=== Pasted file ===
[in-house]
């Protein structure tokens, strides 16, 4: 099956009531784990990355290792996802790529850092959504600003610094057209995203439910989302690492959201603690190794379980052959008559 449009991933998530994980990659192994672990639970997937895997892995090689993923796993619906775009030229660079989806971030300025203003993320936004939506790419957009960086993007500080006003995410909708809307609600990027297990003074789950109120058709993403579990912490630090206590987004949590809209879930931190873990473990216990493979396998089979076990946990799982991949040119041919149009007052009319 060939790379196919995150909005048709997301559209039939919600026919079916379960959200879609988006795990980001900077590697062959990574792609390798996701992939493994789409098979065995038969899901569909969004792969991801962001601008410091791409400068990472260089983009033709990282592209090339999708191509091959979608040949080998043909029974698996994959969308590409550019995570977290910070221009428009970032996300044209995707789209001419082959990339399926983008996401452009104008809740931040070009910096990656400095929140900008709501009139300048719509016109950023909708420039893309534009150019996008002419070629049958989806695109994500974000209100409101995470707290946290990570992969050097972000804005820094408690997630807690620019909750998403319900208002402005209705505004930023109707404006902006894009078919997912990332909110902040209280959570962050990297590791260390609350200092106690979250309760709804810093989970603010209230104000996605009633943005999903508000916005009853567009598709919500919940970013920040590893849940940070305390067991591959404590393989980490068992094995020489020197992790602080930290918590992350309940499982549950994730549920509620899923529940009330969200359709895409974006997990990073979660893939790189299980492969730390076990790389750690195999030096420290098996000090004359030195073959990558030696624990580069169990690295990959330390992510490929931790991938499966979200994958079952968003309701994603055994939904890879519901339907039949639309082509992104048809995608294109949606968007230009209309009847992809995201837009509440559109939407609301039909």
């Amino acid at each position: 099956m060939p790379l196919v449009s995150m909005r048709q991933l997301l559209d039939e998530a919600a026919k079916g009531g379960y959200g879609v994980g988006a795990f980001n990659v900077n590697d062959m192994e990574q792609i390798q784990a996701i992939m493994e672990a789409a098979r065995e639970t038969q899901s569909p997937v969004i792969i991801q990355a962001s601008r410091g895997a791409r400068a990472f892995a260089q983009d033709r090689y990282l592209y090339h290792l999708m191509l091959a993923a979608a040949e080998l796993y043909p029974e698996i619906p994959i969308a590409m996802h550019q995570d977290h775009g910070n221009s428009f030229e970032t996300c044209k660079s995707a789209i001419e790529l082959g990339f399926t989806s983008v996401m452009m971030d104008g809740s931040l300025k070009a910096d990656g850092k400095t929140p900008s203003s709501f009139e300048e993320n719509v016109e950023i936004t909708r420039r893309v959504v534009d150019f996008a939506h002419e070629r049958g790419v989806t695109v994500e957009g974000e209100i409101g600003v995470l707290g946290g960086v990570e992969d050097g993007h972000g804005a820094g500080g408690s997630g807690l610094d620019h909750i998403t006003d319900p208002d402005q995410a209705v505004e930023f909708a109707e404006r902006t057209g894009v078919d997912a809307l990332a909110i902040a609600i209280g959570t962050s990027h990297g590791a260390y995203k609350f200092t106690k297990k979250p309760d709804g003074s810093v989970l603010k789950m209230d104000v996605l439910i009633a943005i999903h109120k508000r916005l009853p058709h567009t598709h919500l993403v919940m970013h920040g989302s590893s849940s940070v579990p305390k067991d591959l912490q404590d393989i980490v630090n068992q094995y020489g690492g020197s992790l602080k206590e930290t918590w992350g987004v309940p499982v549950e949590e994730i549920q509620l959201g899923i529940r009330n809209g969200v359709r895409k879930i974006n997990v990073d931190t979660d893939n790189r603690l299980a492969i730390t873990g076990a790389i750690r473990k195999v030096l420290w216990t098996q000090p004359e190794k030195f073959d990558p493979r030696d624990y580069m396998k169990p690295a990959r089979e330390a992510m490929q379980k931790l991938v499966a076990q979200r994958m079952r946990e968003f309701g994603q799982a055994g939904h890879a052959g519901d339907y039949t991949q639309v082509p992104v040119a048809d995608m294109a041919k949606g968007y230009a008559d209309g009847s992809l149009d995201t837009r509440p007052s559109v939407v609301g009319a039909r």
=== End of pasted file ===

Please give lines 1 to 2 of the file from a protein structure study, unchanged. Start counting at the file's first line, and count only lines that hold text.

[in-house]
């Protein structure tokens, strides 16, 4: 099956009531784990990355290792996802790529850092959504600003610094057209995203439910989302690492959201603690190794379980052959008559 449009991933998530994980990659192994672990639970997937895997892995090689993923796993619906775009030229660079989806971030300025203003993320936004939506790419957009960086993007500080006003995410909708809307609600990027297990003074789950109120058709993403579990912490630090206590987004949590809209879930931190873990473990216990493979396998089979076990946990799982991949040119041919149009007052009319 060939790379196919995150909005048709997301559209039939919600026919079916379960959200879609988006795990980001900077590697062959990574792609390798996701992939493994789409098979065995038969899901569909969004792969991801962001601008410091791409400068990472260089983009033709990282592209090339999708191509091959979608040949080998043909029974698996994959969308590409550019995570977290910070221009428009970032996300044209995707789209001419082959990339399926983008996401452009104008809740931040070009910096990656400095929140900008709501009139300048719509016109950023909708420039893309534009150019996008002419070629049958989806695109994500974000209100409101995470707290946290990570992969050097972000804005820094408690997630807690620019909750998403319900208002402005209705505004930023109707404006902006894009078919997912990332909110902040209280959570962050990297590791260390609350200092106690979250309760709804810093989970603010209230104000996605009633943005999903508000916005009853567009598709919500919940970013920040590893849940940070305390067991591959404590393989980490068992094995020489020197992790602080930290918590992350309940499982549950994730549920509620899923529940009330969200359709895409974006997990990073979660893939790189299980492969730390076990790389750690195999030096420290098996000090004359030195073959990558030696624990580069169990690295990959330390992510490929931790991938499966979200994958079952968003309701994603055994939904890879519901339907039949639309082509992104048809995608294109949606968007230009209309009847992809995201837009509440559109939407609301039909």